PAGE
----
English Language & Usage Stack Exchange is a question and answer site for linguists, etymologists, and serious English language enthusiasts. It's 100% free, no registration required.

Sign up
Here's how it works:
  1. Anybody can ask a question
  2. Anybody can answer
  3. The best answers are voted up and rise to the top

In his song "White Wine in the Sun", Tim Minchin sings

I'll be seeing ... my grand and my Mum.

This apparently stands for grandparents, but what is the 'default' visualization of that word by native speakers? Do you see multiple grandparents or, for instance, one grandmother?

For me as a non-native English speaker, the latter seems more natural, since, along the musical motion and harmony change, the scene's attention is somewhat focusing gradually on the Mum character, going from plural of sisters to singular of Mum, dragging the intermediate point to singular.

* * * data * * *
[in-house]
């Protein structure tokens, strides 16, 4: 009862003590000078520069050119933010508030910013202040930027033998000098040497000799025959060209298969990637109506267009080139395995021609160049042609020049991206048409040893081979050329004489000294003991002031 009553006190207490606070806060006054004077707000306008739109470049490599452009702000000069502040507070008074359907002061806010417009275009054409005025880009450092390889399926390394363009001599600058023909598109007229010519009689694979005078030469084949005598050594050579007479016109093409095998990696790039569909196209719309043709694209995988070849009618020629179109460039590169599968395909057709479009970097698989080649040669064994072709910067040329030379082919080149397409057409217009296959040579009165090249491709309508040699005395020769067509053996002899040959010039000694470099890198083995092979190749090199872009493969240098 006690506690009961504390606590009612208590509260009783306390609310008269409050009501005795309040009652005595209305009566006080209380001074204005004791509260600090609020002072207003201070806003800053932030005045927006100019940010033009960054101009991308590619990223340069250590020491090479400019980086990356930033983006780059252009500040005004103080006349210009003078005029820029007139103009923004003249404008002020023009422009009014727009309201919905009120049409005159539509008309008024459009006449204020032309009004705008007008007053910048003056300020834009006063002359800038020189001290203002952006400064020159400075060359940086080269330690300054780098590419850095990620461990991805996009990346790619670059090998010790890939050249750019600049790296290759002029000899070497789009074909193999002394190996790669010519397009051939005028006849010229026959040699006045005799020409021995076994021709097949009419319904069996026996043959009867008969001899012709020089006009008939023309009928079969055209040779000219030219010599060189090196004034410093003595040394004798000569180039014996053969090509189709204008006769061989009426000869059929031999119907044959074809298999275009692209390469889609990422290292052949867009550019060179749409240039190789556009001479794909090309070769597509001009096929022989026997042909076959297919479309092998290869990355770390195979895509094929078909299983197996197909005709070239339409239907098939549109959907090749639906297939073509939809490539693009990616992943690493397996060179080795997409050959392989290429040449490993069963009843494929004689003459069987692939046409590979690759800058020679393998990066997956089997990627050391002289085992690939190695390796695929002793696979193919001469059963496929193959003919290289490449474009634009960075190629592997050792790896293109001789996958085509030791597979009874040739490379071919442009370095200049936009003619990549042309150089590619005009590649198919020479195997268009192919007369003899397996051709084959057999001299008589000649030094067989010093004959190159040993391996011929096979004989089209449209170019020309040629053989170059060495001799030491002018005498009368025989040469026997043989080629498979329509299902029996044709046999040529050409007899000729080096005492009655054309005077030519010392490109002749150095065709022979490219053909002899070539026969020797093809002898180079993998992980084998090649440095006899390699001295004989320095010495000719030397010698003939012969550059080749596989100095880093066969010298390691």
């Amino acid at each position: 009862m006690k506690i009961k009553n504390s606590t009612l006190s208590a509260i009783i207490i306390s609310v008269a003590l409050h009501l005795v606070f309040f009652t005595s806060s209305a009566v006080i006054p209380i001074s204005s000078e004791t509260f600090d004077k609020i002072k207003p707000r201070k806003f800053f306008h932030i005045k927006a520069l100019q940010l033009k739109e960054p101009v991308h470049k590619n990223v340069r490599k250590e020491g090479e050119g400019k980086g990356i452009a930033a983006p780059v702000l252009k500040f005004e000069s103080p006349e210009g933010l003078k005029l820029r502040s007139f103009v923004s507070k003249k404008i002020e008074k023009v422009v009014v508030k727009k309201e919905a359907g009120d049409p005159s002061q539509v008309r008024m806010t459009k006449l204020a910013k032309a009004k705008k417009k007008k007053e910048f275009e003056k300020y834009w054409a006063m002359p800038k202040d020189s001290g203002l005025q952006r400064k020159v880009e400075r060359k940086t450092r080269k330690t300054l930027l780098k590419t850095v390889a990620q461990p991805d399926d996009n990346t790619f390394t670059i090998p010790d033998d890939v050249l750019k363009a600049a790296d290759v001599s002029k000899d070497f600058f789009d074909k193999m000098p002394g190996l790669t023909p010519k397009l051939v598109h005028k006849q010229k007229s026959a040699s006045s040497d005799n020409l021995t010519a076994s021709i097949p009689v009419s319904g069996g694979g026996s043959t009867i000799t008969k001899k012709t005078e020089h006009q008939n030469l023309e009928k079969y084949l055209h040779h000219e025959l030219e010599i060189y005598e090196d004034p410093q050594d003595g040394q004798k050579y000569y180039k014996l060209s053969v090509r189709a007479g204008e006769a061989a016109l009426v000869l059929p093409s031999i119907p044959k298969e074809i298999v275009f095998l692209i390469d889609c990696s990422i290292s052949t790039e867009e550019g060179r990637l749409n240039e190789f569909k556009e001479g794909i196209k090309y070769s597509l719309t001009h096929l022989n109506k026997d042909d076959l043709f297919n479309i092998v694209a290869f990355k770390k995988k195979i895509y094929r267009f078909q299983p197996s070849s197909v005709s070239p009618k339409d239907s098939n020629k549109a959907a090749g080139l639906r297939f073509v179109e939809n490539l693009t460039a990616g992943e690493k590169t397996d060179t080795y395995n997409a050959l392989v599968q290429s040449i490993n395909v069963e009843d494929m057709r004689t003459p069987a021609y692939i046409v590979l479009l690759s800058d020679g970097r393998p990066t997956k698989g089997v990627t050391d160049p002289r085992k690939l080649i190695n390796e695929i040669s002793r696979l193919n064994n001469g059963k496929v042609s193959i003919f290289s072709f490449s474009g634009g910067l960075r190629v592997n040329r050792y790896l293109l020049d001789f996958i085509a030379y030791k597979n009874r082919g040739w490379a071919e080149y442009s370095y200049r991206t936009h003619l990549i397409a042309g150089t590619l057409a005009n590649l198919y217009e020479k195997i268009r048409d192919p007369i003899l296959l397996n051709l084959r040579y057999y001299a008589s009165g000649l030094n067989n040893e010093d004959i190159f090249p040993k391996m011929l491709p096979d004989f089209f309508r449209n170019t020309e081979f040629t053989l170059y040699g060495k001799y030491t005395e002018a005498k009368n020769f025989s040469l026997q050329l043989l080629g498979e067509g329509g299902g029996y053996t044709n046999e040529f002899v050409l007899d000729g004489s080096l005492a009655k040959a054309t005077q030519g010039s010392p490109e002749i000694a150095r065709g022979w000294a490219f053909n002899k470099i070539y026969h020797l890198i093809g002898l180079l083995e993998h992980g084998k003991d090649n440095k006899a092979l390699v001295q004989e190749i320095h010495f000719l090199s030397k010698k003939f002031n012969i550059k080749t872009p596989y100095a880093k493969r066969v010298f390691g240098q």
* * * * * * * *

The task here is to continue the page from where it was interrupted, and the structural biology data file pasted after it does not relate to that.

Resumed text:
It could also be undefined, so that you'd only sense just a vague odor of grandparenting. Is this the case?

share|improve this question
up vote 8 down vote accepted

If you look at the lyrics to “White Wine in the Sun”, you’ll see that he actually sings,

I’ll be seeing my dad,
My brother and sisters, my gran and my mum.

In Britain, gran is a name for a grandmother (probably short for granny, which is short for grandma, which is short for grandmother). The plural, then, would be grans, but I don’t think you’d hear it often. More likely, British folk would use a different word like grannies or grandmothers to talk about more than one gran.

share|improve this answer
Should also have provided all the same details for grandfather and grandparents as well, to clarify why the reference could not have been to grandparents. OP thought it "apparently stands for grandparents." – Kris May 31 '13 at 6:30

Your Answer


By posting your answer, you agree to the privacy policy and terms of service.

Not the answer you're looking for? Browse other questions tagged or ask your own question.